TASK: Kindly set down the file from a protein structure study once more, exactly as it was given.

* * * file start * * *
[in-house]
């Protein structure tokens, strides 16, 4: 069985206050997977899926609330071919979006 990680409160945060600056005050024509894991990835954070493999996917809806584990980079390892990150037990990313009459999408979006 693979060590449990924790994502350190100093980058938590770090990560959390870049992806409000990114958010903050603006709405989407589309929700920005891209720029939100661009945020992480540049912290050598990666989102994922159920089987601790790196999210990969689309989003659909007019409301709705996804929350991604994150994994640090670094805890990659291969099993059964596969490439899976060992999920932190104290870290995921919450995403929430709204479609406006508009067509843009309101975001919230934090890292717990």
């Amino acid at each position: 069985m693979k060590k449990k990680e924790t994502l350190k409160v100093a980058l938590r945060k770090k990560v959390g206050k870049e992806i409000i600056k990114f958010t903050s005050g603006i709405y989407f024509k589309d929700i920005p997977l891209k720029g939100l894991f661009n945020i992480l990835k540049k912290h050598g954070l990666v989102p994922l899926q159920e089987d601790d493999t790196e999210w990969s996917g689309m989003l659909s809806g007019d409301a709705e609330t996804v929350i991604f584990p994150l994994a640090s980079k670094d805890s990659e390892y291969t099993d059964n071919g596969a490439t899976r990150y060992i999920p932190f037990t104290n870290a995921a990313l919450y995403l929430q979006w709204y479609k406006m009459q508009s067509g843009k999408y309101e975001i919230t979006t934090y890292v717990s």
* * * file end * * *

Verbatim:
[in-house]
């Protein structure tokens, strides 16, 4: 069985206050997977899926609330071919979006 990680409160945060600056005050024509894991990835954070493999996917809806584990980079390892990150037990990313009459999408979006 693979060590449990924790994502350190100093980058938590770090990560959390870049992806409000990114958010903050603006709405989407589309929700920005891209720029939100661009945020992480540049912290050598990666989102994922159920089987601790790196999210990969689309989003659909007019409301709705996804929350991604994150994994640090670094805890990659291969099993059964596969490439899976060992999920932190104290870290995921919450995403929430709204479609406006508009067509843009309101975001919230934090890292717990």
């Amino acid at each position: 069985m693979k060590k449990k990680e924790t994502l350190k409160v100093a980058l938590r945060k770090k990560v959390g206050k870049e992806i409000i600056k990114f958010t903050s005050g603006i709405y989407f024509k589309d929700i920005p997977l891209k720029g939100l894991f661009n945020i992480l990835k540049k912290h050598g954070l990666v989102p994922l899926q159920e089987d601790d493999t790196e999210w990969s996917g689309m989003l659909s809806g007019d409301a709705e609330t996804v929350i991604f584990p994150l994994a640090s980079k670094d805890s990659e390892y291969t099993d059964n071919g596969a490439t899976r990150y060992i999920p932190f037990t104290n870290a995921a990313l919450y995403l929430q979006w709204y479609k406006m009459q508009s067509g843009k999408y309101e975001i919230t979006t934090y890292v717990s």